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Subject:Re: Certification/Degrees From:Tim Altom <taltom -at- IQUEST -dot- NET> Date:Thu, 12 Dec 1996 09:26:00 EST
At 04:50 PM 12/11/96 -0600, you wrote:
>I think Mr. Uhl has touched on an underlying issue. That is, a writer's
>perspective on this issue may change as they gain experience. From what
>we've discussed, the issue started as future requirements for entry into
>the profession and has expanded to discuss certification and standards
>for those entering or already in the profession.
<excellent generational analysis sadly snipped for bandwidth purposes>
Very good point...it reminds me of a story told about a young lawyer who
passed the bar exam on the third try. He was exuberantly announcing his
entry to the bar to an older lawyer who wryly said, "Well, I suppose you'll
want to raise the entrance requirements, now."
I think a lot of established seniors feel this way, that the young puppies
are looking for shortcuts when in their day, by God, we suffered for our
This division only highlights the actual underlying question: Are we a group
of professionals, or are we a gaggle of people doing roughly the same job
and just coincidentally walking down the same hallway? If we're a
profession, we subordinate some of our own irritation to the good of the
group, both newcomers and veterans. If we're just a fraternity, then we'll
get together in the bar and tell war stories. Professions delineate, they
establish standards for excellence for both old and new hands to recognize.
Any form of certification may indeed embarrass older practitioners and it
may also exalt young pups who should have been left in the bullpen for
seasoning. But it can also announce to all and sundry that we're here for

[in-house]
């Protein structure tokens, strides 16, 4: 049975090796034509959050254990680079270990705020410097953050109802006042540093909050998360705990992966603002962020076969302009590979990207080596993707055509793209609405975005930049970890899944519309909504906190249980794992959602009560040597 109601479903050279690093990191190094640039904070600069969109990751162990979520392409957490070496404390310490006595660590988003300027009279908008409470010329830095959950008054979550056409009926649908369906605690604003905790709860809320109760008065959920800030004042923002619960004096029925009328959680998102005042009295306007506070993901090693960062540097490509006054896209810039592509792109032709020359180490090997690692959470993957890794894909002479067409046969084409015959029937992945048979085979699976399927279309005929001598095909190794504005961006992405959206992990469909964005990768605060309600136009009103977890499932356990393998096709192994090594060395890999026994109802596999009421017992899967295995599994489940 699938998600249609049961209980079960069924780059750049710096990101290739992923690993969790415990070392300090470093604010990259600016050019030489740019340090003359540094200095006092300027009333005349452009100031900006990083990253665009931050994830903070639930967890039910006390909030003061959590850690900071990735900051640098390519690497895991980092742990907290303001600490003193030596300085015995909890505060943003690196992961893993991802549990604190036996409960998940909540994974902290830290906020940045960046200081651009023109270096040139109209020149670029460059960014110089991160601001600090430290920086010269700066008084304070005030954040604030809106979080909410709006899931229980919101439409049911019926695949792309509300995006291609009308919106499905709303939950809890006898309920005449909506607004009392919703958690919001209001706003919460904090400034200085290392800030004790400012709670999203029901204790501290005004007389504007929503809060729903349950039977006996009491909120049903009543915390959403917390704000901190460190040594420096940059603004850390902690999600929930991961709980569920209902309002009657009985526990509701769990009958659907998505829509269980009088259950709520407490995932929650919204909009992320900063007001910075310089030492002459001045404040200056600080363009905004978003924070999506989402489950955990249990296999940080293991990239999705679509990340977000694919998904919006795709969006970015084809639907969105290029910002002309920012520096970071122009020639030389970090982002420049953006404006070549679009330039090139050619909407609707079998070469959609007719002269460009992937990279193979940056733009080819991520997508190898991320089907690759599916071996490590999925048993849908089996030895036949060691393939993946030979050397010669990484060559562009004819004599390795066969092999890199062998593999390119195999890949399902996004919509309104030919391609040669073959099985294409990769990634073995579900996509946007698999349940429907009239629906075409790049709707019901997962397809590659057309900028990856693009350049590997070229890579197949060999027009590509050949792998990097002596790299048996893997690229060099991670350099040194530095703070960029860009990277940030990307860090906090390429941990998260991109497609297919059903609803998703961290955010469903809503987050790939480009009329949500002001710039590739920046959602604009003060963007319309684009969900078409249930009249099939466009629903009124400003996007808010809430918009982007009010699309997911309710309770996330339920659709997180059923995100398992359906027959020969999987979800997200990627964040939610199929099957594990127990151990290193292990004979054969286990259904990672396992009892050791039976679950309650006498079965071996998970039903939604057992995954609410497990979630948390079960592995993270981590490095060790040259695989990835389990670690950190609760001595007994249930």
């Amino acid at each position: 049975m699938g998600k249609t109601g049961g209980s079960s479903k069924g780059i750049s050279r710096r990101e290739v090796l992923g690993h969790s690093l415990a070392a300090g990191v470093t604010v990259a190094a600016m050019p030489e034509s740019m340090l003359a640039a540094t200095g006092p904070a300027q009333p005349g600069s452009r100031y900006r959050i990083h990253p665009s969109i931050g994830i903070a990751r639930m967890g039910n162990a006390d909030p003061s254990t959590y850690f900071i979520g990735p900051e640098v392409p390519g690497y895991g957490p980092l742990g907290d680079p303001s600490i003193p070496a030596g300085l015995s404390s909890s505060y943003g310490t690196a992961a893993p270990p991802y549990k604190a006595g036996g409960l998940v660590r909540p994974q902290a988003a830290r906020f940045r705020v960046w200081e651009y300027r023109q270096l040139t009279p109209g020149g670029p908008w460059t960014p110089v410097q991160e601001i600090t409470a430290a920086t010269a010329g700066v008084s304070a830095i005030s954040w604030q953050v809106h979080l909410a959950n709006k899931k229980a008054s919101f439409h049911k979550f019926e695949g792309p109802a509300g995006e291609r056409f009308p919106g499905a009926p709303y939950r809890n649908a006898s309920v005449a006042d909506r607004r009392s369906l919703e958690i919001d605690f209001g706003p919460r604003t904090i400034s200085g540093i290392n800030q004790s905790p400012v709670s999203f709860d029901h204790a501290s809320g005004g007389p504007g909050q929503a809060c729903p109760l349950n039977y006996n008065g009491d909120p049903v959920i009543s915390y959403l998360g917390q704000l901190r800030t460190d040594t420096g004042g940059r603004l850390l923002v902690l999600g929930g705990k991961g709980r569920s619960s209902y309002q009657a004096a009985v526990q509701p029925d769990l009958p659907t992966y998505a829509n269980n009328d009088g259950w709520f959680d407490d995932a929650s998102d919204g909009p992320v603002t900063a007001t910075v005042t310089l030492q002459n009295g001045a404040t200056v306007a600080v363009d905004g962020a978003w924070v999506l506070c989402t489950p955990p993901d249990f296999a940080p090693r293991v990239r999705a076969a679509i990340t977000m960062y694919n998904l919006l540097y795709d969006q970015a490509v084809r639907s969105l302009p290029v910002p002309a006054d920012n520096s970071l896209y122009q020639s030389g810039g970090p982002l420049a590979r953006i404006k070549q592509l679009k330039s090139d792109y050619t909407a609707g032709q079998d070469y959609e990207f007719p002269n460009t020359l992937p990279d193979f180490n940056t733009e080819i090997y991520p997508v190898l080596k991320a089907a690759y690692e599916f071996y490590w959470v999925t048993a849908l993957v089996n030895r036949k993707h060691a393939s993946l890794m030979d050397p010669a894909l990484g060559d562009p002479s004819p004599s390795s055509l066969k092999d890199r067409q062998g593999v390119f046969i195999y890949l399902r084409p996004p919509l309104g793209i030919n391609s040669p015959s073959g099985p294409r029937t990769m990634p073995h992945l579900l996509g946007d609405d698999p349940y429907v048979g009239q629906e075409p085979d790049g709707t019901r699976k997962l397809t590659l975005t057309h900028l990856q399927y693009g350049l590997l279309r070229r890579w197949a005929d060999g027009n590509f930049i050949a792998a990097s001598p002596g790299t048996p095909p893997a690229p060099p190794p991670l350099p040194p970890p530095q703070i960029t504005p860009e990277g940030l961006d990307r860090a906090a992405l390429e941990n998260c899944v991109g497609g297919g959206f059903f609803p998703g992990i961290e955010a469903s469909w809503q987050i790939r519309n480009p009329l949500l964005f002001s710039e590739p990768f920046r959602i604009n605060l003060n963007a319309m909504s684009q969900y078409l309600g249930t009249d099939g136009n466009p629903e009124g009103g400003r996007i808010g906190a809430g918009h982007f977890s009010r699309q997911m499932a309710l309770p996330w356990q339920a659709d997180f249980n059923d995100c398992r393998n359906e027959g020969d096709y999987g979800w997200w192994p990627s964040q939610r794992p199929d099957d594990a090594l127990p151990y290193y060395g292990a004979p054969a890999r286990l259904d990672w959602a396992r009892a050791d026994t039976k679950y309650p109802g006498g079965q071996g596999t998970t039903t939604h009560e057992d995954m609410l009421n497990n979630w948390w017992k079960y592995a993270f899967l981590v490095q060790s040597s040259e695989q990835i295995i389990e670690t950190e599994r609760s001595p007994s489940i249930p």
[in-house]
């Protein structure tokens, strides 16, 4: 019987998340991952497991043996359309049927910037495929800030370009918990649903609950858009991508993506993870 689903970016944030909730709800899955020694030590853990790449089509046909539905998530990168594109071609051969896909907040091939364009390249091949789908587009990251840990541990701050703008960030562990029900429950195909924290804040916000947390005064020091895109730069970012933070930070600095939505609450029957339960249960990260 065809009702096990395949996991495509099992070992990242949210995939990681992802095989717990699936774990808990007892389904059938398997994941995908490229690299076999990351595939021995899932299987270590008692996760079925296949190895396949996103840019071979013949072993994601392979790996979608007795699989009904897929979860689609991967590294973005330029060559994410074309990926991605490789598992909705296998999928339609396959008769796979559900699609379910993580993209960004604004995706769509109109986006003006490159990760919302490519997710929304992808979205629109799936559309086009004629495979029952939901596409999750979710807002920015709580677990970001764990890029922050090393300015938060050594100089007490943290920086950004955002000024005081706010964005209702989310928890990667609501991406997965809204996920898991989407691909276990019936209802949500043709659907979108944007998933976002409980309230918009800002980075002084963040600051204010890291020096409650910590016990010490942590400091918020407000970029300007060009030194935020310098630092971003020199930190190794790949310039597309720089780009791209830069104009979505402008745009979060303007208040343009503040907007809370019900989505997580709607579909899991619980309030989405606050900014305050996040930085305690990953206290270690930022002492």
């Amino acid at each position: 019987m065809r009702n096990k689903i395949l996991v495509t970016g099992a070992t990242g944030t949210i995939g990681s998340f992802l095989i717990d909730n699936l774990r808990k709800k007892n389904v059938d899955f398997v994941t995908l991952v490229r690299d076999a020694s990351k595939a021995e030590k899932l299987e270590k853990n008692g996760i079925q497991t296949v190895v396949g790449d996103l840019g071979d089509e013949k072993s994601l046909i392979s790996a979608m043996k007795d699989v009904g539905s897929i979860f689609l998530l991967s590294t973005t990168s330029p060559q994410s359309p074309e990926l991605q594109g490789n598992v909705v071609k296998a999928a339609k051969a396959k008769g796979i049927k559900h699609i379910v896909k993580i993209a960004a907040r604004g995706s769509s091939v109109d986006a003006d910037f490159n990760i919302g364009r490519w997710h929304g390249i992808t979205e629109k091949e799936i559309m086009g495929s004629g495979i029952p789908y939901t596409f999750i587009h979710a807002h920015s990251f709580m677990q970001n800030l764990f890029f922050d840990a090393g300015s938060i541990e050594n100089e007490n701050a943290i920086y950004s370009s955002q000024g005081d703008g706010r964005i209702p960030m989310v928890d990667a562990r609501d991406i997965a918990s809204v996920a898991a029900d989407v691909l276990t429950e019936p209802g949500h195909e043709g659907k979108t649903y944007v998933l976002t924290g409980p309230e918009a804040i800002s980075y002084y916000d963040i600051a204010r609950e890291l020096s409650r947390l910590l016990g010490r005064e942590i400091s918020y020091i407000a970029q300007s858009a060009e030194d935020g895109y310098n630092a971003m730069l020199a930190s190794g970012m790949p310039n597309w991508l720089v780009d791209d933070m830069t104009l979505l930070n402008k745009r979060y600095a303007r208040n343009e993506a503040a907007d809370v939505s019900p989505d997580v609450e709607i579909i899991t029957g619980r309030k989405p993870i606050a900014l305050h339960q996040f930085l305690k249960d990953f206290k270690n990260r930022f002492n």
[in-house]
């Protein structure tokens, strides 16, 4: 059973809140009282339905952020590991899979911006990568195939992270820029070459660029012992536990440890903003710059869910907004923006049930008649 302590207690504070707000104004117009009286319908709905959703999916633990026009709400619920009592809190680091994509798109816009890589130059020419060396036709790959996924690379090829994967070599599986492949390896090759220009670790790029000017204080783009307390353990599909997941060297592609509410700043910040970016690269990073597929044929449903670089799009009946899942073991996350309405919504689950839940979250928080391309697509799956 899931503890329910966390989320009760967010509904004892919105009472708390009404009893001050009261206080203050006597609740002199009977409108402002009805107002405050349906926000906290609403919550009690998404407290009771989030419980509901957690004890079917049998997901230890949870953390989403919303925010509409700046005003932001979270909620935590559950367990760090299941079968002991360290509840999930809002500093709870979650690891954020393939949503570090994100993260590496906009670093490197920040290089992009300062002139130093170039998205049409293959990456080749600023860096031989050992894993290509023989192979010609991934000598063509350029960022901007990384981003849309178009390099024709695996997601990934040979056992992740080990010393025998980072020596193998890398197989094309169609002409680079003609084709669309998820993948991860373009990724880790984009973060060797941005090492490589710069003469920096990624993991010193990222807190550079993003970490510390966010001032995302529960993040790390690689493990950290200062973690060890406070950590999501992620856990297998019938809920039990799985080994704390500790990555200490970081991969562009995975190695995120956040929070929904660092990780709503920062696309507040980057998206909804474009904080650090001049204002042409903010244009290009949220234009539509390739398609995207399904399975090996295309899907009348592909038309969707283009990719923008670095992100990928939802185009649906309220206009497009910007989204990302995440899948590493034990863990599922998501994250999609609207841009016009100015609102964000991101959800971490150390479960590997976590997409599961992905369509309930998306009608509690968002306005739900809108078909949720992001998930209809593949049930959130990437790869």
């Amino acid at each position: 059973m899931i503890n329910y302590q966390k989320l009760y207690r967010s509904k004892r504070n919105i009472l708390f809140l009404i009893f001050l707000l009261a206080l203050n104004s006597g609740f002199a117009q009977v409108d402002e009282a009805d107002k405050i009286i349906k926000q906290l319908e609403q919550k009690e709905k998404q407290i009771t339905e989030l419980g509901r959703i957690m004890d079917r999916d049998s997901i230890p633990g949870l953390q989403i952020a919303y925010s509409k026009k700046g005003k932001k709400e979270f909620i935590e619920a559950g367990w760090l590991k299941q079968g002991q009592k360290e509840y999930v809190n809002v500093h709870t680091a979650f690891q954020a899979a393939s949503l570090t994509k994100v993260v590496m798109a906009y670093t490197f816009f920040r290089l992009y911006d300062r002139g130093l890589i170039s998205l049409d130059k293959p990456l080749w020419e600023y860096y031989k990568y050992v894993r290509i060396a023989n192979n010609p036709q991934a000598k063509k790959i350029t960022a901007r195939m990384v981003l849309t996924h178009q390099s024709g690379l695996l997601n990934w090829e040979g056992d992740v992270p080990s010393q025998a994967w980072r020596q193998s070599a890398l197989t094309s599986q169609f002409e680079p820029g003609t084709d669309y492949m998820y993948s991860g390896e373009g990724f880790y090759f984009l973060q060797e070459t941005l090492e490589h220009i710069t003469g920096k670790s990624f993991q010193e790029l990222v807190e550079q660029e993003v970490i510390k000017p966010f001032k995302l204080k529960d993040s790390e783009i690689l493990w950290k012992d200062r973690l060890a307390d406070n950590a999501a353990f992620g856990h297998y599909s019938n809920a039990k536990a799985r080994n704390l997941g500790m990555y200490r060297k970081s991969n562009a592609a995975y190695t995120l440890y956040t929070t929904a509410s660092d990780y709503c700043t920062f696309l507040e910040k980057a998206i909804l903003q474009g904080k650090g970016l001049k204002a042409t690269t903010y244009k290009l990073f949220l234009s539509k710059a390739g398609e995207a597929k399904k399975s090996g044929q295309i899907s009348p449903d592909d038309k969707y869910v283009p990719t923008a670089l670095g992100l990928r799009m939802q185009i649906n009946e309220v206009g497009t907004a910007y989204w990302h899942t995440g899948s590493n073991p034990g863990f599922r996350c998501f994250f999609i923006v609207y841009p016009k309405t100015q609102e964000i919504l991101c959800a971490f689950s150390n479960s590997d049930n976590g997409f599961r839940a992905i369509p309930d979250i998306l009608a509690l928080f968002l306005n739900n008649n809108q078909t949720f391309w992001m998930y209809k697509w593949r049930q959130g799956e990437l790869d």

each other, that we're not just a group of wannabe novelists.
Teachers suffer from the same load. They're often unionized, but are they
really union workers? Or are they a profession? Or are they just people in
adjacent classrooms? It matters. The choices they make will hinge on how
they view themselves, just as the choices we'll make will depend on how we
envision our own status. If we're just laborers, like clerks, then companies
will continue to treat us like something they found on the bottom of their
shoes, because they can find one of "us" anywhere. If we're professionals,
then let's establish standards and let the whole damned world know what they
are. If we're union members...well, let's just bop on down to the Teamsters
hall and sign up. But we're in limbo now, and the default condition is
Bottom line: We have to choose a path, and choosing not to choose is still a
choice. Right now, by not actively choosing, we're consigning ourselves to
"vertical" advancement, meaning that we have to win our spurs almost solely
within a given company, by proving ourselves on many, many projects. Move to
another company and the process may have to start all over again, because
the new firm may not know what tech doc'ers do, much less how to evaluate
one. We must actively and openly express a choice...profession or gaggle? If
we're a clerical gaggle, we must then forever shut up and never, never
complain when we're asked to type the boss's letters. That's what clerks do.
Vice President, Simply Written, Inc.
317.899.5882 (voice) 317.899.5987 (fax)
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